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Each prospective senior living community resident, or family member of a prospective resident, has a unique list of what is most important to them in a retirement community. Food is definitely on the list – healthy, locally sourced, nutritious food – along with options such as sugar-free, gluten-free, and vegetarian, to name a few.
A dining provider needs to offer all of that as well as accommodate the various serving styles of a senior living community. A continuing care retirement community (CCRC), such as Taylor Community in Laconia, New Hampshire, has various food service and food delivery requirements for residents that range from the sit-down meals in a main dining area, café, or bistro; to specialized food management for assisted living, memory care, and full-nursing units; to catering options for residents in independent living cottages and apartments. Senior living communities need a dining management provider who can handle all the meals, various types of services, special requests, and events, stay on top of nutrition requirements and allergy sensitivities, all while consistently delivering a high-quality dining experience.
Paul Charlton has been Taylor Community’s VP of marketing for more than a dozen years. When asked if he sees a relationship between dining services and occupancy rates, he said, “There is absolutely no doubt in my mind that a positive dining experience when visiting can lead more people to choosing your community as a place where they want to live. But it’s also only one touchpoint of many before a prospect turns into a resident.”
Michael Flaherty, president and chief executive officer at Taylor Community, agreed. He said, “I do think there is a direct correlation to people’s satisfaction in living in any community, with a dining program. It obviously depends on what priority people put on dining when making a decision, but clearly their satisfaction is going to be, in large part, driven by the dining and social options they have on a campus, since the two are often intercorrelated.”
The length of time from when someone decides on a CCRC and makes a decision to move there is three-and-a-half years and the number of touches is in the range of 30 to 40. This average covers the gamut from someone who inquired and didn’t do anything for 10 years to the couple who suddenly got a buyer for their home and didn’t know where they were going to go so are on the fast track to finding a community.
CCRCs offer a lot of amenities to residents, such as sports, activities, concerts, library access, pools, fitness centers, and trips and excursions – and some amenities are more important to one person than another, but everyone has to eat. Food, but more specifically, the dining experience, can become the deciding factor for a person in deciding on a senior living community.
Everyone has a desire to eat. Whether they go to the café or dining room, or have a special catered event, food is the at the center of any dining experience.
The dining experience goes beyond a warm meal. It includes anything related to the meal, such as the staff remembering your name, greeting you, and perhaps remembering something about your family or an interest you have and striking up a conversation. The dining experience absolutely includes the cleanliness of the dining room, the neatness of the table settings, and having a variety of freshly prepared items on the menu to choose from.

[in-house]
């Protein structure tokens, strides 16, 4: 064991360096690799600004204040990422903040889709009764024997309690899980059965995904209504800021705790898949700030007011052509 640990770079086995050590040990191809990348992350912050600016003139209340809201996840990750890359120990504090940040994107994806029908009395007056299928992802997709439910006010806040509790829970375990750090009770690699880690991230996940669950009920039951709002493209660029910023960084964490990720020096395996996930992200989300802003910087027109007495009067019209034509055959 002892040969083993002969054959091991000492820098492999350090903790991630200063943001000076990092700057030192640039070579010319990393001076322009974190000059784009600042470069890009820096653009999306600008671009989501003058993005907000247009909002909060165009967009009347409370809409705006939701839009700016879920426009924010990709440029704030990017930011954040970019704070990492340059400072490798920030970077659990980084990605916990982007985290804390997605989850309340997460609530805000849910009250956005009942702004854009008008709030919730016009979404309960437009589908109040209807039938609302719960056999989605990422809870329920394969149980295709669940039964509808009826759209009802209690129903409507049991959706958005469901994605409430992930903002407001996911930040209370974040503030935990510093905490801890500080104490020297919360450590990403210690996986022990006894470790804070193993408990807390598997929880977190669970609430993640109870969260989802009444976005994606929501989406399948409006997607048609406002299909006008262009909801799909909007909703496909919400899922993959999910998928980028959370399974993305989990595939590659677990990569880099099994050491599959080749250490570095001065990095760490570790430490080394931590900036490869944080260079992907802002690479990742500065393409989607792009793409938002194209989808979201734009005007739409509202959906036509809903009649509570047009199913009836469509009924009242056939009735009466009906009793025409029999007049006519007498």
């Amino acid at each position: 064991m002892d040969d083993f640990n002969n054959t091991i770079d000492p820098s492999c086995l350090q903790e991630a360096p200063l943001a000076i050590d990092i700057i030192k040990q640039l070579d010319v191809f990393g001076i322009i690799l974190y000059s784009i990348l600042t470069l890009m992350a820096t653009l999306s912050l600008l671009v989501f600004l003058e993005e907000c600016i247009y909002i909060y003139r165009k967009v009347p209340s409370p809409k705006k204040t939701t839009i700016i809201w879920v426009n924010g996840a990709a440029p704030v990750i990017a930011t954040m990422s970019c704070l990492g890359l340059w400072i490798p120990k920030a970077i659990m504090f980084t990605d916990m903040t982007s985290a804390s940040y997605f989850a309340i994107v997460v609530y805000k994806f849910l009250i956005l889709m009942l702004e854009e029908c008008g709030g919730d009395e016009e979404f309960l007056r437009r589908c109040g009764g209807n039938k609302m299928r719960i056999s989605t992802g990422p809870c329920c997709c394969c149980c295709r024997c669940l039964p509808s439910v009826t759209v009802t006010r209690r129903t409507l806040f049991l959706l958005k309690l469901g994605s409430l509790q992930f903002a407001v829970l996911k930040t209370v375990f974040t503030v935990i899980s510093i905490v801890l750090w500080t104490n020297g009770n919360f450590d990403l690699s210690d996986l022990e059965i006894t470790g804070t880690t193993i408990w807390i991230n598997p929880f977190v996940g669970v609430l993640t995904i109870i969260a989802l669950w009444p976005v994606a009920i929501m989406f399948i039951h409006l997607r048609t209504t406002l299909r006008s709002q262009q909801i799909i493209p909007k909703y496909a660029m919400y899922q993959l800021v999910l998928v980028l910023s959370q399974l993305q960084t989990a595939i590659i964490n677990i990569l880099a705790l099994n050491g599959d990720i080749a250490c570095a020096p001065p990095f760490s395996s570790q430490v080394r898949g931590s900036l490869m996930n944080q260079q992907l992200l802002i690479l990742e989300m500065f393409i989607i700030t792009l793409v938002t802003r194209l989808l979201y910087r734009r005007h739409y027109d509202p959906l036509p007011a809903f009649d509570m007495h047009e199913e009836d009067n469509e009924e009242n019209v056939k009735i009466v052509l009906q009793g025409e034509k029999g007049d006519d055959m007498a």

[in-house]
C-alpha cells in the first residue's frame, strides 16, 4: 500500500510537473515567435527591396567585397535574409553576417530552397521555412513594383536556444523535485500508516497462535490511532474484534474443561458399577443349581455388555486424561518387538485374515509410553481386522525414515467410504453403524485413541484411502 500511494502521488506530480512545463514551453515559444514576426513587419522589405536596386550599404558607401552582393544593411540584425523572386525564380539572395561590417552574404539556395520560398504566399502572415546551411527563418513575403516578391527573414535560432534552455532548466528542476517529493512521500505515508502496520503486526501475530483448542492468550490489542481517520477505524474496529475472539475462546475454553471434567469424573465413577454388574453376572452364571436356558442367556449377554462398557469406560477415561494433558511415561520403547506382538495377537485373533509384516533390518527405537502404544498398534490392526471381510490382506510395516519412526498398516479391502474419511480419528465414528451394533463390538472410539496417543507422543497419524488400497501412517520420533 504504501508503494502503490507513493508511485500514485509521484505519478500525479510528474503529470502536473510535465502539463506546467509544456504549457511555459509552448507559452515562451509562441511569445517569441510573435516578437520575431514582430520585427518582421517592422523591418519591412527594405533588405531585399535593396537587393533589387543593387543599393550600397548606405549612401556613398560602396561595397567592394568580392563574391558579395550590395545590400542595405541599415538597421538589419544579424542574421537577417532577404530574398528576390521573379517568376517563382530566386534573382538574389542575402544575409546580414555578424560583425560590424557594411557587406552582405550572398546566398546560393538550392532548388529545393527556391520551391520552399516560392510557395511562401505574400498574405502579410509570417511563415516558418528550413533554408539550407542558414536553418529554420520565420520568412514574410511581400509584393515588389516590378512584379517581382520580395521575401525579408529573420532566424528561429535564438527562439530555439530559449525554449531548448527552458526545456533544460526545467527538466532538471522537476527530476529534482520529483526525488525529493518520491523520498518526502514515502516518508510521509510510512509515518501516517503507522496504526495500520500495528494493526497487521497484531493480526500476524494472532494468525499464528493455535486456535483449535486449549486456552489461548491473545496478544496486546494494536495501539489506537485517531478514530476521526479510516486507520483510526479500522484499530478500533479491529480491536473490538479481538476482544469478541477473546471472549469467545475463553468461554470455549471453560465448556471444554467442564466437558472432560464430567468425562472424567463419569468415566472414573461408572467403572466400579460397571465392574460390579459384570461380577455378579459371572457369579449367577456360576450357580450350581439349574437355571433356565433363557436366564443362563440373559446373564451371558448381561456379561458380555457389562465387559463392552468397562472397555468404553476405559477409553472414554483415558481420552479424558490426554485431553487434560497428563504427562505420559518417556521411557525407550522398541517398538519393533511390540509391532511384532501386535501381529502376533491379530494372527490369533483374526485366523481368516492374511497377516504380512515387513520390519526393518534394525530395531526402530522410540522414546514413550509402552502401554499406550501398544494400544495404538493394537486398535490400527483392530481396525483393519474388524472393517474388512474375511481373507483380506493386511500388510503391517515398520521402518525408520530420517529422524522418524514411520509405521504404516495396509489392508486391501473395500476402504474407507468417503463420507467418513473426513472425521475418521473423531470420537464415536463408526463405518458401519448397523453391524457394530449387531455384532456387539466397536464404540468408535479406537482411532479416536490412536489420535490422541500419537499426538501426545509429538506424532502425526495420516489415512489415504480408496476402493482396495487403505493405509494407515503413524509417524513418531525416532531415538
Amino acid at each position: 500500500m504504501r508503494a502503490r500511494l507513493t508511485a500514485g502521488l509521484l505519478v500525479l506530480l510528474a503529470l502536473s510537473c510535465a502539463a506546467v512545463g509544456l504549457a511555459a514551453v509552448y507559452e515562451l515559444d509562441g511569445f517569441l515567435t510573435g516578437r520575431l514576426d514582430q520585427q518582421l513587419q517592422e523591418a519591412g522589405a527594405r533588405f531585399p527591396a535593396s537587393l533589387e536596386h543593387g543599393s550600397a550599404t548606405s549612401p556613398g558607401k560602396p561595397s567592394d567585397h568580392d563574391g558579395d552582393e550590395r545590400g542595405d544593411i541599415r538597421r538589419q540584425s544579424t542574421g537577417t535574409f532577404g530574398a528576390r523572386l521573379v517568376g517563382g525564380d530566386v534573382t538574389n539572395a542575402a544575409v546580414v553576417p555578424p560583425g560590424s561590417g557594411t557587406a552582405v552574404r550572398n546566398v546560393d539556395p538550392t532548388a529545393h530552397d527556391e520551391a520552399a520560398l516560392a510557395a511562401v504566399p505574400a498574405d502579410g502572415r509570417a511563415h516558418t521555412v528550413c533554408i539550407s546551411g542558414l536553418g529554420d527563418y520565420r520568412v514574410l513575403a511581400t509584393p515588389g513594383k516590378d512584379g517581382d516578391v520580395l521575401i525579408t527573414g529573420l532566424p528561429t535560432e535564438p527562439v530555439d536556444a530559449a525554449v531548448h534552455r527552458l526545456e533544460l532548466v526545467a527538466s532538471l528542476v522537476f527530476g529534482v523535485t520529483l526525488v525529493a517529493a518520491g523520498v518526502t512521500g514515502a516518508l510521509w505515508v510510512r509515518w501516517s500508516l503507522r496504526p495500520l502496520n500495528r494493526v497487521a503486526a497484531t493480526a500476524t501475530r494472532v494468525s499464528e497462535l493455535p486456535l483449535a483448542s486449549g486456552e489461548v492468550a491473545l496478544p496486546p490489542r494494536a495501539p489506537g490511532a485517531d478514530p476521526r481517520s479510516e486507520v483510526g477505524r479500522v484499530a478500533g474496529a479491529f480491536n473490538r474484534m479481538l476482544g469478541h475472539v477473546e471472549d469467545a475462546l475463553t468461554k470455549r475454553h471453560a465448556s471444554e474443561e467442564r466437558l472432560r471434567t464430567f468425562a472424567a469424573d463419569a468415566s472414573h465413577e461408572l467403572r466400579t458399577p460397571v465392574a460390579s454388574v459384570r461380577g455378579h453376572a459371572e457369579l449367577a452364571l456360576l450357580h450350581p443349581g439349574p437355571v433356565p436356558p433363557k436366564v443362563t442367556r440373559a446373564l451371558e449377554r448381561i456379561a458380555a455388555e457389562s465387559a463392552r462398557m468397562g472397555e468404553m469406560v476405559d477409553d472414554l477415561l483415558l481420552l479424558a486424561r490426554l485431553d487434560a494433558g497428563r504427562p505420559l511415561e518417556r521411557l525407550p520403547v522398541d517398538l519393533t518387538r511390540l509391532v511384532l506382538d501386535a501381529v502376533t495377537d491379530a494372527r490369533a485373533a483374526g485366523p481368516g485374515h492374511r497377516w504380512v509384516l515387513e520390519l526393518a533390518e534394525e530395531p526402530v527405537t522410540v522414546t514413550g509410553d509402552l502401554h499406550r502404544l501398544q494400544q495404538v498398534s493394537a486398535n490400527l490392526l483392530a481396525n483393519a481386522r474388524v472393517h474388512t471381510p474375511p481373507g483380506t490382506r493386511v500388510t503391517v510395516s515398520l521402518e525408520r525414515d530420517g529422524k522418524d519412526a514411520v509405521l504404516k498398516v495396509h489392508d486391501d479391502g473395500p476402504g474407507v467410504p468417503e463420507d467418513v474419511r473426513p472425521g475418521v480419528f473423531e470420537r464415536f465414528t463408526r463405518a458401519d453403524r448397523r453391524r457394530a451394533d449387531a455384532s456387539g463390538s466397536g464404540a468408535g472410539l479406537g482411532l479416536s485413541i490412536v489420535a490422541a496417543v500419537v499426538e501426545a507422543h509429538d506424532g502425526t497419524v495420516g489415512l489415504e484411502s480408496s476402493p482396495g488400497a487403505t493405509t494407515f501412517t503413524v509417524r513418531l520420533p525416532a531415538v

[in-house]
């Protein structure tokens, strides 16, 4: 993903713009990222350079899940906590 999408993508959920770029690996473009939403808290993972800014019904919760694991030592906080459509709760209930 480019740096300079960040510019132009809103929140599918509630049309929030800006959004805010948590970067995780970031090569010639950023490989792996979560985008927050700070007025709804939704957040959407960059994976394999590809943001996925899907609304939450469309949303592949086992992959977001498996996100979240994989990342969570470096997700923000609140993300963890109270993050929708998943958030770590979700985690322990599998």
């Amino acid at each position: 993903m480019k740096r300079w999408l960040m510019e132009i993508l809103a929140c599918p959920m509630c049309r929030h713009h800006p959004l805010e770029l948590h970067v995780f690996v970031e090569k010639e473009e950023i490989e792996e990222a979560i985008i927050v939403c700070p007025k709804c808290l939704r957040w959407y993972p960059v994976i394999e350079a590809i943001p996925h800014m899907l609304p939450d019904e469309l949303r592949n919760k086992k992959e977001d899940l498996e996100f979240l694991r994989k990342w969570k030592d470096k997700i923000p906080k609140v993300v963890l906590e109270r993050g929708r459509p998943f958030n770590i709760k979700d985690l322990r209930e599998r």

Paul shared an example of what makes up a food dining experience. He said, “I love going up to the bistro and seeing folks coming in. There are folks who know each other and ask, ‘Can I sit down and have lunch with you?’ and others who see someone they don’t know and ask, ‘Hi, would you like to join us?’ I look around the room and see so much animated conversation and laughter going on between residents and their visitors, residents and the food staff, and the food staff and visitors.”
First impressions matter. Paul said, “If somebody visits once and they have lunch here, that’s 100% of their experience. So they’ve only tried one thing on one day, but based on that, they are going to say the food is really good, not bad, pretty good, or whatever. Being able to offer a consistent dining experience day in and day out is important – to our residents, their guests, and, of course, to prospective residents.”
A food staff member who is accommodating to special requests or needs, such as a gluten-free meal, then checks in later to make sure the person enjoyed the breakfast, lunch, or dinner just as much as someone who ordered straight off the menu, enhances a dining experience. Small touches related to the meal can turn a meal into memorable, enjoyable, and positive dining experience.
Paul, whose family owned a country inn and restaurant, is no stranger to the food service industry. He’s met many people in the industry over the years, including Jim Hecker, who is now president of Glendale Senior Dining. “Jim is a familiar face from years ago,” Paul said. “So when I talked to him and others from Glendale, such as district manager John Decourcy, about what Taylor Community was looking for, I felt confident they knew what we needed, and their family-oriented business model fits well with Taylor Community.”